Our government is currently entrenched in a game of chicken, with both political parties staring each other down to see who blinks first. At stake is the passing of a spending bill, which is essential to keep our government running without interruption. If no agreement is reached by April 8th, then the government will not legally be able to pay workers. Unfortunately, neither side is willing to blink and we are getting closer and closer to a government shutdown.
What does a government shutdown mean?
The government will still function in a limited capacity. Basically, government workers will be broken into two groups – essential personnel and non-essential personnel. Essential personnel include people such as law enforcement, air traffic controllers, TSA, financial and securities officials, military members, and similar jobs. Essential personnel will still be required to report to work even if the government shuts down. Non-essential personnel would be furloughed until the spending bill is passed.
Who gets paid?
Unfortunately, if the spending bill isn’t passed the government won’t be authorized to give paychecks. All earnings through April 8th will be paid on the normal paycheck schedule, but earnings after April 8th will not be paid until the spending bill is passed. This means the military won’t get paid during a government shutdown.
What about back pay?
Essential personnel who report to work during the government shutdown will receive back pay for the time they worked during the shutdown. Non-essential personnel who do not report to work will not automatically receive back pay, though Congress has the power, but not obligation, to allow back pay to be issued to furloughed workers.
Which government operations will shut down?
All government workers are affected by this shutdown, and some estimates put the number of people who will potentially be furloughed at close to 800,000 workers. Some government agencies will shut down completely during the possible government lock down. Some of these organizations include national parks, museums, and monuments, the National Institute of Health, the FHA will not process mortgages, the Small Business Administration will not continue issuing loans to small businesses, and passports will not be processed.
The US Postal Service, Social Security, military retiree pay, GI Bill benefits, and many other government benefits will continue to be paid.
What can you do if you are affected by a government shut down?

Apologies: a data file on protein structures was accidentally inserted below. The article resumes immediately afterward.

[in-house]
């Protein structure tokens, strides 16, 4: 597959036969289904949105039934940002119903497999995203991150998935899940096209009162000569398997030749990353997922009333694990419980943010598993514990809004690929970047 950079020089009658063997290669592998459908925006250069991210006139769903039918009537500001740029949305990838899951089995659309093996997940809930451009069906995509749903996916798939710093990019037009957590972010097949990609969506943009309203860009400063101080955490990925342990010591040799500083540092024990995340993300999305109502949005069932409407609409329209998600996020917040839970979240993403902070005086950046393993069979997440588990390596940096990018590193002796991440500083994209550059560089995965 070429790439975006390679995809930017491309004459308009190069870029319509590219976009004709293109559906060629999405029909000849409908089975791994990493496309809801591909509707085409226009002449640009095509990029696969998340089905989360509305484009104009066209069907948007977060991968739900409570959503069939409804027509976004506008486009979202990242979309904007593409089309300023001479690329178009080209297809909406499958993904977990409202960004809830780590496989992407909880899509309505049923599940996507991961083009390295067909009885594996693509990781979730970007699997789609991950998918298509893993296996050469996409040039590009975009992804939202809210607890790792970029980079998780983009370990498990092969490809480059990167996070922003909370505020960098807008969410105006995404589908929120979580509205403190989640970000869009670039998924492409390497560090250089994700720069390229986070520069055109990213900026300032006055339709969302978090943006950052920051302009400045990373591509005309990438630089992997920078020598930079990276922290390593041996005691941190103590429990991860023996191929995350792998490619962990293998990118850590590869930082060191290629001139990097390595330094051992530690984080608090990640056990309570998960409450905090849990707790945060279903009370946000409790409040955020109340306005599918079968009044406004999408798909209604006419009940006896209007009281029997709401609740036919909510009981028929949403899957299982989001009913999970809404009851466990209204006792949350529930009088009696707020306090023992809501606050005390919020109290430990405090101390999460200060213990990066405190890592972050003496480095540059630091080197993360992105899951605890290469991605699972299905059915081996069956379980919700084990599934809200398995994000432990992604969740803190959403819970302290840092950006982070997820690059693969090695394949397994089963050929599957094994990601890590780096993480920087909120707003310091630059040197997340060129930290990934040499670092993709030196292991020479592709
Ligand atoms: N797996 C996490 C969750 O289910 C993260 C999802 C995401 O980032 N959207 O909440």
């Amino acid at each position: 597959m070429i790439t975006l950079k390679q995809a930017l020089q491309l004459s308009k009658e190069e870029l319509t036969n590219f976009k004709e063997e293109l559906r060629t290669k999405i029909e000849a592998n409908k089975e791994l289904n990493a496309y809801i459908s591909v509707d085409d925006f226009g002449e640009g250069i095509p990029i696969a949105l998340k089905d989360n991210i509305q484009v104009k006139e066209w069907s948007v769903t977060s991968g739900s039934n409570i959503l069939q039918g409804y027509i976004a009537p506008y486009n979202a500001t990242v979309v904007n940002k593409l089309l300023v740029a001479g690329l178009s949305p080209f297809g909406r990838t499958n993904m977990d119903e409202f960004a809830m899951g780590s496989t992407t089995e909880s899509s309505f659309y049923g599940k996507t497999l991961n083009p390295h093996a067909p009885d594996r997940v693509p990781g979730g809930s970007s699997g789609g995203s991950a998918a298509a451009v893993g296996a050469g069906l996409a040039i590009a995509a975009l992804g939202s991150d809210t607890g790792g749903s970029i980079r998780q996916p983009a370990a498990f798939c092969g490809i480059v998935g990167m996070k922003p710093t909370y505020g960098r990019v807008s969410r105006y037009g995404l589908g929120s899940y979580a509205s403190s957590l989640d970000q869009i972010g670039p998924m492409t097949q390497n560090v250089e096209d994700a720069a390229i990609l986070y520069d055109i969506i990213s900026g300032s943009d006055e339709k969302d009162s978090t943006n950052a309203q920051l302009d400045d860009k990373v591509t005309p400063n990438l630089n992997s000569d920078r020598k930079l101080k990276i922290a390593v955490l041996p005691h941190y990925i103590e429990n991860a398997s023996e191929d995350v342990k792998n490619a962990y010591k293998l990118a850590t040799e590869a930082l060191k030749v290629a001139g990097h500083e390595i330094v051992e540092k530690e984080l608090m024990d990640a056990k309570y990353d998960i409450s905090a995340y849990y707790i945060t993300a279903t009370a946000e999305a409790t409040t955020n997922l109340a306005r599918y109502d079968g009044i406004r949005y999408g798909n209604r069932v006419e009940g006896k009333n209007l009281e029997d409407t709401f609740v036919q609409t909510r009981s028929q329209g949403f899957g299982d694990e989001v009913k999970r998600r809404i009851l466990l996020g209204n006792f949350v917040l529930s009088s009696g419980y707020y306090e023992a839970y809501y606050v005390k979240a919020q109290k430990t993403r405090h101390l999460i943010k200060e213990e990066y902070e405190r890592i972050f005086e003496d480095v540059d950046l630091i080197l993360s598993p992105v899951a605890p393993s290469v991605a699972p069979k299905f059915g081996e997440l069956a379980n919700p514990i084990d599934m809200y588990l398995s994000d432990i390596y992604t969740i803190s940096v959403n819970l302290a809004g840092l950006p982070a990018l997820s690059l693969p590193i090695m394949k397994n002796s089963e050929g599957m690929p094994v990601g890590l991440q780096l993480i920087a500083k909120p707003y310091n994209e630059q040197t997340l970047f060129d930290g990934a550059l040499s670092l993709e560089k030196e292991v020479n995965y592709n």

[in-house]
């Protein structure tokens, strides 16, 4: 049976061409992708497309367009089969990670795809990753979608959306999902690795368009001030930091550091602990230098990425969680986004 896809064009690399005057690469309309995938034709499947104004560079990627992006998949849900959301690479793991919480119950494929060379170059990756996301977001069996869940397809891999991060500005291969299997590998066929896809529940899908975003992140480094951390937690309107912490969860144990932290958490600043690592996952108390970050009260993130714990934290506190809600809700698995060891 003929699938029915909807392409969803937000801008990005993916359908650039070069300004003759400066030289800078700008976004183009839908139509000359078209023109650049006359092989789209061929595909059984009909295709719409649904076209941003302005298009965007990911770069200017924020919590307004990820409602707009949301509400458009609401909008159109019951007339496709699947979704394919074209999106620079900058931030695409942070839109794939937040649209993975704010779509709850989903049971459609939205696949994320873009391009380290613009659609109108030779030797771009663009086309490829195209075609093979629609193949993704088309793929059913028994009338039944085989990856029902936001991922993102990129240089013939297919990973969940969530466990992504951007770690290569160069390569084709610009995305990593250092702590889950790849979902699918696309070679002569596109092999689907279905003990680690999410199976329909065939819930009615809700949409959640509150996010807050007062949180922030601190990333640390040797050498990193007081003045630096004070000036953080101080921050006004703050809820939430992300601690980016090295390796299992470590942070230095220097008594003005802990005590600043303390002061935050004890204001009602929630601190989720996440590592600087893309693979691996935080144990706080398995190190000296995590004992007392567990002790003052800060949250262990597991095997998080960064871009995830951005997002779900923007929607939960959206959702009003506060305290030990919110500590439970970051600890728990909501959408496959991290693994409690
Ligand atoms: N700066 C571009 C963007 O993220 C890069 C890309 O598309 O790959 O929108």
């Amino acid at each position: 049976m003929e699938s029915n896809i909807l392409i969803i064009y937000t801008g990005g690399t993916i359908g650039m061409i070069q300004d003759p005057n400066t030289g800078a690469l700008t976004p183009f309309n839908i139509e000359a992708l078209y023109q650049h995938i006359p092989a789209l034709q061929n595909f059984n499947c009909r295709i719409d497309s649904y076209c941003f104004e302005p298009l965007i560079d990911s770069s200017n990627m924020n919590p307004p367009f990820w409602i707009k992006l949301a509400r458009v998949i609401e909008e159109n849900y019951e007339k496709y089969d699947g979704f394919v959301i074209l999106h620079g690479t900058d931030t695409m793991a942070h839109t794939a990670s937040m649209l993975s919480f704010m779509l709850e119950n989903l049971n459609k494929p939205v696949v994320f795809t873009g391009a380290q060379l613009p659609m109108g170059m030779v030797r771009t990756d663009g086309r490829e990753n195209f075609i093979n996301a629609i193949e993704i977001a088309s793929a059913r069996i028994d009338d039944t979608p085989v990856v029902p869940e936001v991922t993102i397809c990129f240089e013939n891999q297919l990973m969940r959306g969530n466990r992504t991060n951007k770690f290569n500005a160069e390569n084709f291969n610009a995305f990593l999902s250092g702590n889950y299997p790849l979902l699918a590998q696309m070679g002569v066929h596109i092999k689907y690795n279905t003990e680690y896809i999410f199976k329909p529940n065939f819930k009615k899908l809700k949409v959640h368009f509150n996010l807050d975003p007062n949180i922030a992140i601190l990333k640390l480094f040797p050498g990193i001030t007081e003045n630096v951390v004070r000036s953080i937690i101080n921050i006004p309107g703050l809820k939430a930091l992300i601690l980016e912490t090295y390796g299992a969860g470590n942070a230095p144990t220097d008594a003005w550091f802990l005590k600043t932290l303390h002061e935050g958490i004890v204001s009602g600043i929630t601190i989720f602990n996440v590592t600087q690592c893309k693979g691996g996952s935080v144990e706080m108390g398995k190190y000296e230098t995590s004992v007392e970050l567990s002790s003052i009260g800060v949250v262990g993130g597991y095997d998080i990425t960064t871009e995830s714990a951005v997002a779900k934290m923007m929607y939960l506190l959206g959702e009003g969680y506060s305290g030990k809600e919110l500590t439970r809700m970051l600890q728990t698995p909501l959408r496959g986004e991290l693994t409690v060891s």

Government jobs are generally considered the most secure of all, and for the most part they are. Layoffs are rare, the benefits are great, and the positions are usually very stable. In fact, we haven’t had a similar threat of a government shut down since 1996, when the government temporarily shut down during the Clinton Administration. The last two shut downs were brief and all government employees received back pay for the time they did not report to work. That said, there is no guarantee this time around (and there is no guarantee the government will even shut down). At this point it is wait and see.
The threat of government closure underscores the importance of having an emergency fund in place that you can tap into if you do not receive your scheduled paycheck, and it’s even more important if you become furloughed and don’t receive back pay for the time you don’t report to work.
If you don’t have an emergency fund in place, then you may need to consider using a credit card to help pay for expenses during a government shut down. The key is to try and pay them off as quickly as possible to avoid high interest rates. Some of the best military credit cards also have a 0% introductory rate on purchases, so you can use one of these cards to help bridge the gap in pay, then pay down the balance over time without incurring interest payments.
Right now we don’t have a lot of information, so the key is paying attention to the news and staying in touch with the head of your organization to learn the latest news as it develops.
About the author: Ryan Guina is a military veteran and the founder and editor of The Military Wallet, a personal finance blog focusing on helping military members, veterans, and their families improve their financial situations.